Things have been going Microsoft’s way in recent weeks. The UK CMA recently released an updated provisional finding that concludes there is no significant reduction in competition should Microsoft withhold Call of Duty from other consoles. Now, the company's cause has made headway in the east as well.
The Japanese Fair Trade Commission recently released a statement saying that it has "reviewed the transaction and reached the conclusion that [it] is unlikely to result in substantially restraining competition in any particular fields of trade."
The statement adds, "Accordingly, the JFTC has notified the Parties that the JFTC will not issue a cease and desist order, resulting in the completion of its review." This essentially means that Microsoft will have no obstacles from Japanese authorities.
The JFTC stated that the deal did not violate its anti-competition legislature. According to the competition regulator, "the integration falls under the safe harbor criteria for vertical business combinations."
The competition regulator concludes that the merger would not result in a shortage of supply on rival platforms. "There are competing businesses, and games are distributed in digital format, so it is unlikely that there will be a shortage of supply capacity," the JFTC notes.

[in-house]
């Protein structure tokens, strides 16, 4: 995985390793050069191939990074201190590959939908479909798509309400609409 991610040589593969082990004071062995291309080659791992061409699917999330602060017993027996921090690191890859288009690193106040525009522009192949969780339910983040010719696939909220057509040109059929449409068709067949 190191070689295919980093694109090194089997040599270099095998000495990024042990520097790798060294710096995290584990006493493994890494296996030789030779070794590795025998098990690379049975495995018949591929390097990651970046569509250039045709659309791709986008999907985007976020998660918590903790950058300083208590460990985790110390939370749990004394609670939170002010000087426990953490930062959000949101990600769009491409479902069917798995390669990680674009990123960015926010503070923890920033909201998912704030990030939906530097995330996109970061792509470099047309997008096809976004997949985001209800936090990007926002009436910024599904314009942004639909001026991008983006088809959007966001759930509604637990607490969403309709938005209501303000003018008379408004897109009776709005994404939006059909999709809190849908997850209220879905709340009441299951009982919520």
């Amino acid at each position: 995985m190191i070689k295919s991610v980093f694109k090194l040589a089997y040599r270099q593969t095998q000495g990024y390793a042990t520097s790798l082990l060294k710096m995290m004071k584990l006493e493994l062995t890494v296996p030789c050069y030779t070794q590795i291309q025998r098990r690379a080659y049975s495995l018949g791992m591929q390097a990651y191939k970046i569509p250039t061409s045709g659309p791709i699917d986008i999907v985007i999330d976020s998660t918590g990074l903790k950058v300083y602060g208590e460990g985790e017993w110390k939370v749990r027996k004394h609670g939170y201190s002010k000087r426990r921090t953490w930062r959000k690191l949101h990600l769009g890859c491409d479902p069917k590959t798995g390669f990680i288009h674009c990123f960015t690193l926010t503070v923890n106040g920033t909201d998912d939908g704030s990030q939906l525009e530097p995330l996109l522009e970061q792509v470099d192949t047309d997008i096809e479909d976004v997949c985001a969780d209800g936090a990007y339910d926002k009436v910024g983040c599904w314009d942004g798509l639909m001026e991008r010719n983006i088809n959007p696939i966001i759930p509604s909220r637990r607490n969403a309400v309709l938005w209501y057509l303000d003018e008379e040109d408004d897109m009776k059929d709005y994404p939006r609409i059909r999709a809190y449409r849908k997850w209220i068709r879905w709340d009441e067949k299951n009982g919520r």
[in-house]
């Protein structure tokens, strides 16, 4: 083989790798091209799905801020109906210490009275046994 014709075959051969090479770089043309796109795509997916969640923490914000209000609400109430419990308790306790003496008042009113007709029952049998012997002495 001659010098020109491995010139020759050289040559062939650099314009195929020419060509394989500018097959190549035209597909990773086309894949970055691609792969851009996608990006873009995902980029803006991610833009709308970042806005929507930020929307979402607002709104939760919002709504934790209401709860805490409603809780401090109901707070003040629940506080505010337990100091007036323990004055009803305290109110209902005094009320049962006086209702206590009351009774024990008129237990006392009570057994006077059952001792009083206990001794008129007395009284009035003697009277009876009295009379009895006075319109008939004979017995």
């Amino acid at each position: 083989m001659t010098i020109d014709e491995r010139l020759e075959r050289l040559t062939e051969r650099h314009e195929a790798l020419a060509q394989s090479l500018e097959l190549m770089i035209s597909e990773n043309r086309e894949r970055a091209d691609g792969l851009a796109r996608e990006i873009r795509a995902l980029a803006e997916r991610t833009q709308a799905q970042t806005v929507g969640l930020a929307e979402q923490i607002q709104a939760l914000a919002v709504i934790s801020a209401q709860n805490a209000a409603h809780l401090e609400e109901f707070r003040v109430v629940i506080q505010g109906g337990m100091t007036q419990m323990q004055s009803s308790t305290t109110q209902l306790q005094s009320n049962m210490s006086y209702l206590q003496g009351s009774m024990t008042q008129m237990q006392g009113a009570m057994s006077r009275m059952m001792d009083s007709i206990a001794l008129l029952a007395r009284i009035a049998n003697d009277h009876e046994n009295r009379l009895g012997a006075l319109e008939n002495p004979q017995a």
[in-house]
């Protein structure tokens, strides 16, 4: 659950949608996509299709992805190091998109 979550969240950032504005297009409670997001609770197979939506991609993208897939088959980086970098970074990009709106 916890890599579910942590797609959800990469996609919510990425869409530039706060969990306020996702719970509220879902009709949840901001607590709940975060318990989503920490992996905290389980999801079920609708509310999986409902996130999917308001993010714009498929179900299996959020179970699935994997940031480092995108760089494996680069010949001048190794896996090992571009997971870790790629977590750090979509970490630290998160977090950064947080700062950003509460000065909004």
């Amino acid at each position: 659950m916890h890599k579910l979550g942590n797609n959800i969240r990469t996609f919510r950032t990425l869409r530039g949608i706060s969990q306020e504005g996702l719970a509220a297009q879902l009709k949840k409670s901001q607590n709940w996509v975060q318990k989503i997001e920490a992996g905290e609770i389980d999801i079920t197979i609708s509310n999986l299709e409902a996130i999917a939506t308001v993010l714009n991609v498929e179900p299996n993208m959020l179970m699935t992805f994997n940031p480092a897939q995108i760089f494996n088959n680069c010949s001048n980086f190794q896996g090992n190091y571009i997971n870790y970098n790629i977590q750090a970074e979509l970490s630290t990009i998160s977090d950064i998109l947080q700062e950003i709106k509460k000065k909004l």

The statement concludes, "Therefore, the acquisition would not substantially restrain competition in any particular fields of trade." Japan joins Brazil and Saudi Arabia as countries that have approved the proposed acquisition. However, the deal is still being investigated by the US, the UK, and the European Union.
Xbox has had a hard time selling consoles in Japan. The PlayStation has consistently outsold the Xbox over the years and it hasn’t even been close. However, Sony is not the dominant player in the Japanese gaming market. Nintendo has outsold both the Sony and Microsoft consoles over the years, with the Switch being the third best-selling console of all time.
The approval comes on the heels of news that members of the US Congress want to have Sony investigated for unfair business practices against Xbox. Eleven US lawmakers recently asked the Biden Administration to investigate the console maker’s "blatant anti-competitive conduct through exclusive deals and payments to game publishers."
The latest developments compound Sony’s woes as it tries to block the deal between Microsoft and Activision Blizzard. Recently, the US FTC ordered Sony to reveal its third-party exclusivity deals after Microsoft subpoenaed the information as it builds its defense arguments.
Microsoft initially requested information regarding the exclusivity agreements from 2012 up to the present. However, the FTC ruled that only information from 2019 and up should be provided in relation to the case.
The UK CMA has until April 26 to rule on the merger while the US FTC will have its first hearing in August.